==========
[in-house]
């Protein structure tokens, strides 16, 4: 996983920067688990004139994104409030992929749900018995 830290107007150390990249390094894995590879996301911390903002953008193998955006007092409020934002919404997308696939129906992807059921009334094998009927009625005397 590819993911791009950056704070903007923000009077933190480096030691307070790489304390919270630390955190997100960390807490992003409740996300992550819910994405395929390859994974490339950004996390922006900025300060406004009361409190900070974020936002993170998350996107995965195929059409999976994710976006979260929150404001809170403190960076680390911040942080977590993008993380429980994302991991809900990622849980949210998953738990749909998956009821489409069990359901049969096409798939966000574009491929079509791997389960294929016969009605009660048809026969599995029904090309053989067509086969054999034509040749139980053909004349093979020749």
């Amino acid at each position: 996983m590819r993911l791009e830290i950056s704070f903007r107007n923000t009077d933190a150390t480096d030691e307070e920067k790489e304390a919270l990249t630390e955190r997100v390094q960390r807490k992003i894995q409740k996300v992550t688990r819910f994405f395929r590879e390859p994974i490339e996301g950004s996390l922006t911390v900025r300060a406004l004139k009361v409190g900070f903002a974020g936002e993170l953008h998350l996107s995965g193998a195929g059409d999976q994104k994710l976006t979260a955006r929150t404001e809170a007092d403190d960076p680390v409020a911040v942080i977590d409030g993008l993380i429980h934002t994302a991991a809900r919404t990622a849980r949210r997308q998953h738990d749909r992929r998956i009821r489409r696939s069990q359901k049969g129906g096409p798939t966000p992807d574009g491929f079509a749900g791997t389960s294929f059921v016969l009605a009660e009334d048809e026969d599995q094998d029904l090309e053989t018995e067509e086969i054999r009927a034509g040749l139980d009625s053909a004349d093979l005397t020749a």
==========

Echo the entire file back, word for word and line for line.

[in-house]
């Protein structure tokens, strides 16, 4: 996983920067688990004139994104409030992929749900018995 830290107007150390990249390094894995590879996301911390903002953008193998955006007092409020934002919404997308696939129906992807059921009334094998009927009625005397 590819993911791009950056704070903007923000009077933190480096030691307070790489304390919270630390955190997100960390807490992003409740996300992550819910994405395929390859994974490339950004996390922006900025300060406004009361409190900070974020936002993170998350996107995965195929059409999976994710976006979260929150404001809170403190960076680390911040942080977590993008993380429980994302991991809900990622849980949210998953738990749909998956009821489409069990359901049969096409798939966000574009491929079509791997389960294929016969009605009660048809026969599995029904090309053989067509086969054999034509040749139980053909004349093979020749």
């Amino acid at each position: 996983m590819r993911l791009e830290i950056s704070f903007r107007n923000t009077d933190a150390t480096d030691e307070e920067k790489e304390a919270l990249t630390e955190r997100v390094q960390r807490k992003i894995q409740k996300v992550t688990r819910f994405f395929r590879e390859p994974i490339e996301g950004s996390l922006t911390v900025r300060a406004l004139k009361v409190g900070f903002a974020g936002e993170l953008h998350l996107s995965g193998a195929g059409d999976q994104k994710l976006t979260a955006r929150t404001e809170a007092d403190d960076p680390v409020a911040v942080i977590d409030g993008l993380i429980h934002t994302a991991a809900r919404t990622a849980r949210r997308q998953h738990d749909r992929r998956i009821r489409r696939s069990q359901k049969g129906g096409p798939t966000p992807d574009g491929f079509a749900g791997t389960s294929f059921v016969l009605a009660e009334d048809e026969d599995q094998d029904l090309e053989t018995e067509e086969i054999r009927a034509g040749l139980d009625s053909a004349d093979l005397t020749a």